International arbitrators must boost their conflict searches after a French court ruled a conflict unknown to a Canadian arbitrator proved enough to render his award unenforceable, according to experts.
In a Dec. 16 judgment that has set tongues wagging in the international arbitration community, France’s Court of Cassation, the highest appeal court for civil cases in the country, upheld a lower court’s decision to overturn an award by Fasken Martineau DuMoulin LLP partner Henri Alvarez in a dispute over a telephone cable company based in Guadeloupe.
Earl Cherniak, a member arbitrator at Toronto’s Arbitration Place, says he can “only sympathize” with Alvarez, who he describes as “one of the most senior and respected arbitrators in the country.”
“He thought he had made a full disclosure, but it turned out he hadn’t. Even though it could not have affected his judgment, because he didn’t know about it, the award was nevertheless held invalid. It’s a cautionary tale for the rest of us that arbitrators must not only be impartial but they must also be seen to be so,” says Cherniak, also a senior partner in the Toronto office of Lerners LLP. “Another court might have come to a different conclusion once they accepted he had no idea and said ‘no harm, no foul,’ but it’s a judgment call.”
He says the stricter approach to disclosure taken by the French court creates additional problems for arbitrators based at larger law firms with multiple offices in different cities and, in many cases, different countries around the world.
“The search is going to have to be more intensive in those cases,” Cherniak says. “The fact a disclosure is made at the start when the arbitrator is appointed is not the end of the matter. Disclosure obligations are continuous, and an arbitrator needs to disclose any potential conflict that comes to his or her attention. If you’re from a big firm, that obligation is more likely to develop than if you’re out on your own.”
Columbus International and Caribbean Fiber Holdings brought the arbitration in question against Auto-Guadeloupe Investissment after AGI cancelled a deal to sell its interest in CFH to Columbus. Both sides agreed to retain the Vancouver-based Alvarez as sole arbitrator in 2009, despite him revealing that lawyers in Faskens’ Toronto office had done work for CFH’s parent company, Leucadia National Corporation in the past.
However, after an initial award that went against it in March 2011, AGI challenged Alvarez’s appointment when it became clear that the law firm’s work for Leucadia had actually been ongoing during the arbitration, unknown to Alvarez. The company had discovered a post on the Faskens web site dated December 2010, boasting about its role in a $575-million deal in which Leucadia offloaded its interest in a Spanish copper mine. The item was repeated in the pages of Lexpert magazine while Alvarez deliberated on his award following the closing of arguments.
The International Centre for Dispute Resolution, which administered the arbitration, rejected AGI’s challenge, but Alvarez resigned and was replaced. Columbus then applied successfully to a French court to enforce his award, but he lost on appeal when a judge ruled Alvarez’s declaration of independence at the outset of the arbitration was incomplete. Taking into account the size of the copper mine deal, Faskens’ three-partner team, and the firm’s publicity drive, the Paris Court of Appeal found the work was an important engagement and that Alvarez’s omission created reasonable doubt about his independence. The Court of Cassation upheld the decision in the final judgment on the matter.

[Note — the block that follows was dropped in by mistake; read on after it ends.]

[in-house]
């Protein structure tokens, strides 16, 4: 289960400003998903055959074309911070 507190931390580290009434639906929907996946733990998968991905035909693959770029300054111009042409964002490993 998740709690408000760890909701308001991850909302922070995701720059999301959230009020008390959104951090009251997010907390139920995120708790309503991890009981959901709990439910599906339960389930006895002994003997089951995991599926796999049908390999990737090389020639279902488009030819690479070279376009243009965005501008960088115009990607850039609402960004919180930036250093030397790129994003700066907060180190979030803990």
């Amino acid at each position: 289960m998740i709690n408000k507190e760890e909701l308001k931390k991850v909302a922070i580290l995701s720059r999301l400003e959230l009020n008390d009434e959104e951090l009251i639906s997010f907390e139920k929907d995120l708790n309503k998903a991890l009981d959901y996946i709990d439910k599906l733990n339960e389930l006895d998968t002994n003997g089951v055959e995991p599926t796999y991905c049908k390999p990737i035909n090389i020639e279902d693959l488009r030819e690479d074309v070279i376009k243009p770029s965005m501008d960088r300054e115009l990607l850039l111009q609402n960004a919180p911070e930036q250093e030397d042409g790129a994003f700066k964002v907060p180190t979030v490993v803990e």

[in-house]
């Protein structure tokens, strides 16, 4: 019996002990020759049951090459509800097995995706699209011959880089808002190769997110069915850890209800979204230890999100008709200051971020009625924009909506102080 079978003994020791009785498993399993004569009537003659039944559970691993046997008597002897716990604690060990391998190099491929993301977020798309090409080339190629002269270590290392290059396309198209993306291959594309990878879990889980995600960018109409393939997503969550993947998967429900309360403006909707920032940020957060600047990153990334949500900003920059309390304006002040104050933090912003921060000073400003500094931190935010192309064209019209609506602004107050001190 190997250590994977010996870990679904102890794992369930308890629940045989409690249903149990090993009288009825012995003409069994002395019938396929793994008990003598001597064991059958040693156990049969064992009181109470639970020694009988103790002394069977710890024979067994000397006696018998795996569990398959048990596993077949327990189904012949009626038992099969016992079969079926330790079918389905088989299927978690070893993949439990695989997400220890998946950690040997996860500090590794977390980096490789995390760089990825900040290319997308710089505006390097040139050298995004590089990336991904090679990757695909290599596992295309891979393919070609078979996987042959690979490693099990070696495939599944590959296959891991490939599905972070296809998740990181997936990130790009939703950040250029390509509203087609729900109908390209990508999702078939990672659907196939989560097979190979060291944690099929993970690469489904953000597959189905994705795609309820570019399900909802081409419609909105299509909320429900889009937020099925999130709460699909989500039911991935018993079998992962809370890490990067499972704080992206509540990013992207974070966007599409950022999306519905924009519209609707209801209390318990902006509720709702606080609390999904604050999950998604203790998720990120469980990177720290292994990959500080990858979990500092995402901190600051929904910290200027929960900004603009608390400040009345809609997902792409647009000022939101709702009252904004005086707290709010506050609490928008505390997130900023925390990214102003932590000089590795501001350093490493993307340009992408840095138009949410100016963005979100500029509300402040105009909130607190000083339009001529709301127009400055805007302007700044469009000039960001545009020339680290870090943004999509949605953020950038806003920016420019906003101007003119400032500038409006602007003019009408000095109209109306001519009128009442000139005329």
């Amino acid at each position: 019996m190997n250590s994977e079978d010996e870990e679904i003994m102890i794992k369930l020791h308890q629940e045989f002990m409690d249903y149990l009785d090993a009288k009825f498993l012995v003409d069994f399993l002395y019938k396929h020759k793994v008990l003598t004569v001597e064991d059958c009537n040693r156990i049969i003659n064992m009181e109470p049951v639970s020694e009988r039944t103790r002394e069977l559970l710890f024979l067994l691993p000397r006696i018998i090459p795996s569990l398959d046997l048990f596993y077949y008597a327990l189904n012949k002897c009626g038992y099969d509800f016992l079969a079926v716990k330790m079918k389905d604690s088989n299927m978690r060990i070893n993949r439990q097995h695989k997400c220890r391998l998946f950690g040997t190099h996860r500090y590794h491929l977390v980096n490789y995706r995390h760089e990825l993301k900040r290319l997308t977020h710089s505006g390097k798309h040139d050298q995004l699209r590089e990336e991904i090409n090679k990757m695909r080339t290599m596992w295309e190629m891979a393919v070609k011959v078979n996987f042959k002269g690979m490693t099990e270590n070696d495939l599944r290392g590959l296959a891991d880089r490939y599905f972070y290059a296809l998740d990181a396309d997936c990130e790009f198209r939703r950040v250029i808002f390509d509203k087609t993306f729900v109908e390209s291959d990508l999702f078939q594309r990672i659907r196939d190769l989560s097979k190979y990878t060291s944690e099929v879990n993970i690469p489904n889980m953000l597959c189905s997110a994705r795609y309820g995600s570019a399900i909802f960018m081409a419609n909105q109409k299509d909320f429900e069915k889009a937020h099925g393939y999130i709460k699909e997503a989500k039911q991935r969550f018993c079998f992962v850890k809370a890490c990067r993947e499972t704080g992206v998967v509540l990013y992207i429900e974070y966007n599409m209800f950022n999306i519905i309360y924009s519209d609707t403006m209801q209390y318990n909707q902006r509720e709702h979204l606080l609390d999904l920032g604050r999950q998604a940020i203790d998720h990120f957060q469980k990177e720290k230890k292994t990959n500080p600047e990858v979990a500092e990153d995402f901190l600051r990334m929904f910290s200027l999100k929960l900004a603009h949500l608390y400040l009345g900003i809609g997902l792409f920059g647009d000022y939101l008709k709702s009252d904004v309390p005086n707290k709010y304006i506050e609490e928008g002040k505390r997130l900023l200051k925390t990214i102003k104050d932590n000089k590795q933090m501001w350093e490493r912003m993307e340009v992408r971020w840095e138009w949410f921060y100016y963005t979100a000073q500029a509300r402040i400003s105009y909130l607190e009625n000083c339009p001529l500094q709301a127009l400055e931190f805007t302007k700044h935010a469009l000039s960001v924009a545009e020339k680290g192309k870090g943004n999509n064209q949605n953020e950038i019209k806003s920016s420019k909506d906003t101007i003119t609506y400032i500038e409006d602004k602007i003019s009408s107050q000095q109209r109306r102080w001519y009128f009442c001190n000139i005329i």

Aaron Rubinoff, the co-chair of Ottawa firm Perley-Robertson Hill and McDougall LLP, says the French decision has intensified an ongoing debate about the extent of arbitrators’ disclosure obligations, and he worries it could embolden “sore losers” looking for any means to attack a decision they don’t like.
“In most cases, there are no rights of appeal, and if there’s a serious conflict, it may be irresponsible not to take some time to explore your options related to the arbitrator and jurisdiction,” he says. “But it may be equally irresponsible to take every excuse to get out of a decision that you don’t like. That could end up undermining the whole system and reduce its viability as a tool in dispute resolution.”
Pierre Dalphond, a former Quebec Court of Appeal judge who now conducts international arbitrations from his base at Stikeman Elliott LLP’s Montreal office, shares Cherniak’s sympathy for Alvarez, but he says the French decision was necessary to preserve faith in the arbitration system.
“To me, it sends the right message that transparency and independence are key to the system. Arbitration is based on the consent of the parties, and when they appoint an arbitrator together, they are relying on trust. Private arbitration has become critical to the commercial world, but if people stop having full trust in the system, they will stop using it,” Dalphond says. “For law firms and people involved in arbitration, that means they need to get a very sophisticated conflict check system that can provide all the information they need when they are approached, and raise any red or yellow flags. In the case of any doubt, you have to be prepared to dig yourself.”
Once a thorough conflicts check has been performed, Harvey Kirsh’s mantra is “disclose, disclose, disclose.”
“The worst that happens is you don’t get the retainer, but at least you preserve the integrity of the award,” says Kirsh, a veteran of international and domestic arbitrations, and the recent recipient of the Ontario Bar Association’s award for excellence in alternative dispute resolution.